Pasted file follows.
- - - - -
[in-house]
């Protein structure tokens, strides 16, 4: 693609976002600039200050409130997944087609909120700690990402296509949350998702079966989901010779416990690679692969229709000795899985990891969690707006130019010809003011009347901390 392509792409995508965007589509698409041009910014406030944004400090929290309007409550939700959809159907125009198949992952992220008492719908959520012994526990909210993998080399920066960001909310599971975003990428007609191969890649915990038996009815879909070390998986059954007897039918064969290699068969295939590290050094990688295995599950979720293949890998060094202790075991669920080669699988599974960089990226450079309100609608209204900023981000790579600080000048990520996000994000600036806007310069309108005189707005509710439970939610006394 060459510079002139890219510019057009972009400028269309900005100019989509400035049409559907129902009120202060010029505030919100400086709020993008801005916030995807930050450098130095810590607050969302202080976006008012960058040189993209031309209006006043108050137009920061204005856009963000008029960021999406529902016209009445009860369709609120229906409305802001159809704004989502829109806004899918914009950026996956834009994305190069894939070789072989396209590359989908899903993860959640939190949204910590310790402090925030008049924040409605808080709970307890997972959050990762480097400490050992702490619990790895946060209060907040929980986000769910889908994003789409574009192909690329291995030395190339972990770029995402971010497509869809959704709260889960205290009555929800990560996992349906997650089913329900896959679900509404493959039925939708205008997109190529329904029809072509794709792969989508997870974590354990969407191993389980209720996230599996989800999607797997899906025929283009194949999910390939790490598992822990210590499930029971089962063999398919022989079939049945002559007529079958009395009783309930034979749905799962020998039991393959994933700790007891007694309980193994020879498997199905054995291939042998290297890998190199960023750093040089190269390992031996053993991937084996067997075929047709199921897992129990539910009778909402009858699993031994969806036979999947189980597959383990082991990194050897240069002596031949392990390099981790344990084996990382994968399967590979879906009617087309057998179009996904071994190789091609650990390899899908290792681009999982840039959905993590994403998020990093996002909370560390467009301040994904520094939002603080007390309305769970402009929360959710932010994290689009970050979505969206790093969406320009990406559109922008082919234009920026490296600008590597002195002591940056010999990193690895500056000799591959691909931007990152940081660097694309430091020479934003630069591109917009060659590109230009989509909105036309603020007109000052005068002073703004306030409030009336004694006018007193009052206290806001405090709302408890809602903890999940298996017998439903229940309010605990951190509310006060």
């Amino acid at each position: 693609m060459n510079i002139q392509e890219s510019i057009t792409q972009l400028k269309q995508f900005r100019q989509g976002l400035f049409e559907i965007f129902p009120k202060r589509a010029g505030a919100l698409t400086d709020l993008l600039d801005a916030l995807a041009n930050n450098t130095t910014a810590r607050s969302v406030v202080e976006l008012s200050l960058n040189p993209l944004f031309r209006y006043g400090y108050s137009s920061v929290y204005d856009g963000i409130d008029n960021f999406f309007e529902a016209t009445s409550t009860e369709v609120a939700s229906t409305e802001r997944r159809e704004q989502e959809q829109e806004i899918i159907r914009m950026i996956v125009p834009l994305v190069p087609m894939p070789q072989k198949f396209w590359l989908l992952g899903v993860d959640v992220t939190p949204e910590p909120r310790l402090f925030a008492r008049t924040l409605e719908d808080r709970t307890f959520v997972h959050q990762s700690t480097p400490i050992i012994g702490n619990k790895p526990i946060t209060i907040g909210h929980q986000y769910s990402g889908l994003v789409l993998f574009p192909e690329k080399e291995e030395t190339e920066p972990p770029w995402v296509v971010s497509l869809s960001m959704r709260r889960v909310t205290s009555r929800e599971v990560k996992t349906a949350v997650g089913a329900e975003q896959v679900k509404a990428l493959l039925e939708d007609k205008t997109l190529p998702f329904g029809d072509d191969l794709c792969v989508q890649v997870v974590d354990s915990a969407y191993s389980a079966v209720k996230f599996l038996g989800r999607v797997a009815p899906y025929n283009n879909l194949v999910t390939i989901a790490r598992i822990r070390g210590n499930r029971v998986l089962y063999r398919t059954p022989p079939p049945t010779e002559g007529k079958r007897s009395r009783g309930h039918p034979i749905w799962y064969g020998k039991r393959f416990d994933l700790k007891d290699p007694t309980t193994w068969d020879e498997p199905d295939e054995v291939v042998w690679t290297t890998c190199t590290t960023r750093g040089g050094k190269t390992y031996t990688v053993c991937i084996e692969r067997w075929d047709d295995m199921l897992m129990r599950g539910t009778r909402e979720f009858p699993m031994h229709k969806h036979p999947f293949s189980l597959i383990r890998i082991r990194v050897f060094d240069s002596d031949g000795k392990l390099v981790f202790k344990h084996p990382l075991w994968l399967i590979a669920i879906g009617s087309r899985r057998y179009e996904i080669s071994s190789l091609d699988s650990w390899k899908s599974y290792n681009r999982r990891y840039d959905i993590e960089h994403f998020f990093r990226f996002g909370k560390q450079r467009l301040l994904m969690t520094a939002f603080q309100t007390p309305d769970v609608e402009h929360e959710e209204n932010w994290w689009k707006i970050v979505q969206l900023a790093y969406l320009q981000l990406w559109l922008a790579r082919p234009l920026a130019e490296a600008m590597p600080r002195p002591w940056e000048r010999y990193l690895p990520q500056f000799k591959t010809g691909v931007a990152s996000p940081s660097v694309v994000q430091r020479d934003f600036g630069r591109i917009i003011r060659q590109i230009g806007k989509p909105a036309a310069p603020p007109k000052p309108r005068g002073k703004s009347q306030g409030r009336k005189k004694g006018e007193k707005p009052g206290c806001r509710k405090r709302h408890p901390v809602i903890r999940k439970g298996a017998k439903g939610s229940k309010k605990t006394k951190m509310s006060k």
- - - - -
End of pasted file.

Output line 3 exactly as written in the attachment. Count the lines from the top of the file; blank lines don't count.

């Amino acid at each position: 693609m060459n510079i002139q392509e890219s510019i057009t792409q972009l400028k269309q995508f900005r100019q989509g976002l400035f049409e559907i965007f129902p009120k202060r589509a010029g505030a919100l698409t400086d709020l993008l600039d801005a916030l995807a041009n930050n450098t130095t910014a810590r607050s969302v406030v202080e976006l008012s200050l960058n040189p993209l944004f031309r209006y006043g400090y108050s137009s920061v929290y204005d856009g963000i409130d008029n960021f999406f309007e529902a016209t009445s409550t009860e369709v609120a939700s229906t409305e802001r997944r159809e704004q989502e959809q829109e806004i899918i159907r914009m950026i996956v125009p834009l994305v190069p087609m894939p070789q072989k198949f396209w590359l989908l992952g899903v993860d959640v992220t939190p949204e910590p909120r310790l402090f925030a008492r008049t924040l409605e719908d808080r709970t307890f959520v997972h959050q990762s700690t480097p400490i050992i012994g702490n619990k790895p526990i946060t209060i907040g909210h929980q986000y769910s990402g889908l994003v789409l993998f574009p192909e690329k080399e291995e030395t190339e920066p972990p770029w995402v296509v971010s497509l869809s960001m959704r709260r889960v909310t205290s009555r929800e599971v990560k996992t349906a949350v997650g089913a329900e975003q896959v679900k509404a990428l493959l039925e939708d007609k205008t997109l190529p998702f329904g029809d072509d191969l794709c792969v989508q890649v997870v974590d354990s915990a969407y191993s389980a079966v209720k996230f599996l038996g989800r999607v797997a009815p899906y025929n283009n879909l194949v999910t390939i989901a790490r598992i822990r070390g210590n499930r029971v998986l089962y063999r398919t059954p022989p079939p049945t010779e002559g007529k079958r007897s009395r009783g309930h039918p034979i749905w799962y064969g020998k039991r393959f416990d994933l700790k007891d290699p007694t309980t193994w068969d020879e498997p199905d295939e054995v291939v042998w690679t290297t890998c190199t590290t960023r750093g040089g050094k190269t390992y031996t990688v053993c991937i084996e692969r067997w075929d047709d295995m199921l897992m129990r599950g539910t009778r909402e979720f009858p699993m031994h229709k969806h036979p999947f293949s189980l597959i383990r890998i082991r990194v050897f060094d240069s002596d031949g000795k392990l390099v981790f202790k344990h084996p990382l075991w994968l399967i590979a669920i879906g009617s087309r899985r057998y179009e996904i080669s071994s190789l091609d699988s650990w390899k899908s599974y290792n681009r999982r990891y840039d959905i993590e960089h994403f998020f990093r990226f996002g909370k560390q450079r467009l301040l994904m969690t520094a939002f603080q309100t007390p309305d769970v609608e402009h929360e959710e209204n932010w994290w689009k707006i970050v979505q969206l900023a790093y969406l320009q981000l990406w559109l922008a790579r082919p234009l920026a130019e490296a600008m590597p600080r002195p002591w940056e000048r010999y990193l690895p990520q500056f000799k591959t010809g691909v931007a990152s996000p940081s660097v694309v994000q430091r020479d934003f600036g630069r591109i917009i003011r060659q590109i230009g806007k989509p909105a036309a310069p603020p007109k000052p309108r005068g002073k703004s009347q306030g409030r009336k005189k004694g006018e007193k707005p009052g206290c806001r509710k405090r709302h408890p901390v809602i903890r999940k439970g298996a017998k439903g939610s229940k309010k605990t006394k951190m509310s006060k």